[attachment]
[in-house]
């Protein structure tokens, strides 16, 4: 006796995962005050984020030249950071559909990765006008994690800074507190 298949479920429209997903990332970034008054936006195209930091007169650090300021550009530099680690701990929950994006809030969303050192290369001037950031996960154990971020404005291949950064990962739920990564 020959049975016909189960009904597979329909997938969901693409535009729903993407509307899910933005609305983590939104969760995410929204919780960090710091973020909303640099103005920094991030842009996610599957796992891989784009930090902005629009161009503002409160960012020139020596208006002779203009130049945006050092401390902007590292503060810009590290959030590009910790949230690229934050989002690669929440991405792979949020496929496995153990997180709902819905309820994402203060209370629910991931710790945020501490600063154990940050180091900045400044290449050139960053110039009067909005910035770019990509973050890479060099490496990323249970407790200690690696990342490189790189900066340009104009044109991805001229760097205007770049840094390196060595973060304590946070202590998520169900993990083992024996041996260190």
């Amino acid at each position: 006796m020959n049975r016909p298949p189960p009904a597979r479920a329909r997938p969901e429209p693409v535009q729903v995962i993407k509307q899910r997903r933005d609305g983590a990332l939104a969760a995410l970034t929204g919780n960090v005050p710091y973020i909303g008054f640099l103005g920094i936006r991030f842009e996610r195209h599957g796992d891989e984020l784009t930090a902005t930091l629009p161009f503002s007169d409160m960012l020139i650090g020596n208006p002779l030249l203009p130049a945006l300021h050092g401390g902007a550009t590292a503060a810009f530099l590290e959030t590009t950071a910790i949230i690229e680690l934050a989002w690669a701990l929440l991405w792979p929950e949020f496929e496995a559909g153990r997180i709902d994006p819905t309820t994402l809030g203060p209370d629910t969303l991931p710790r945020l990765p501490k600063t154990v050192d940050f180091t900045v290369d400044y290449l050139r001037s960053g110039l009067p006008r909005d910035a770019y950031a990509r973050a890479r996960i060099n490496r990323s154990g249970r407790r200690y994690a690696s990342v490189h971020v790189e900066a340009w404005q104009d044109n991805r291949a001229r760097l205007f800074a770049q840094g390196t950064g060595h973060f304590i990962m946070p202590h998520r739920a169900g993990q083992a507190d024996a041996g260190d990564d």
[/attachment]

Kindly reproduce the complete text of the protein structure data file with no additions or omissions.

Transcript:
[in-house]
């Protein structure tokens, strides 16, 4: 006796995962005050984020030249950071559909990765006008994690800074507190 298949479920429209997903990332970034008054936006195209930091007169650090300021550009530099680690701990929950994006809030969303050192290369001037950031996960154990971020404005291949950064990962739920990564 020959049975016909189960009904597979329909997938969901693409535009729903993407509307899910933005609305983590939104969760995410929204919780960090710091973020909303640099103005920094991030842009996610599957796992891989784009930090902005629009161009503002409160960012020139020596208006002779203009130049945006050092401390902007590292503060810009590290959030590009910790949230690229934050989002690669929440991405792979949020496929496995153990997180709902819905309820994402203060209370629910991931710790945020501490600063154990940050180091900045400044290449050139960053110039009067909005910035770019990509973050890479060099490496990323249970407790200690690696990342490189790189900066340009104009044109991805001229760097205007770049840094390196060595973060304590946070202590998520169900993990083992024996041996260190």
């Amino acid at each position: 006796m020959n049975r016909p298949p189960p009904a597979r479920a329909r997938p969901e429209p693409v535009q729903v995962i993407k509307q899910r997903r933005d609305g983590a990332l939104a969760a995410l970034t929204g919780n960090v005050p710091y973020i909303g008054f640099l103005g920094i936006r991030f842009e996610r195209h599957g796992d891989e984020l784009t930090a902005t930091l629009p161009f503002s007169d409160m960012l020139i650090g020596n208006p002779l030249l203009p130049a945006l300021h050092g401390g902007a550009t590292a503060a810009f530099l590290e959030t590009t950071a910790i949230i690229e680690l934050a989002w690669a701990l929440l991405w792979p929950e949020f496929e496995a559909g153990r997180i709902d994006p819905t309820t994402l809030g203060p209370d629910t969303l991931p710790r945020l990765p501490k600063t154990v050192d940050f180091t900045v290369d400044y290449l050139r001037s960053g110039l009067p006008r909005d910035a770019y950031a990509r973050a890479r996960i060099n490496r990323s154990g249970r407790r200690y994690a690696s990342v490189h971020v790189e900066a340009w404005q104009d044109n991805r291949a001229r760097l205007f800074a770049q840094g390196t950064g060595h973060f304590i990962m946070p202590h998520r739920a169900g993990q083992a507190d024996a041996g260190d990564d």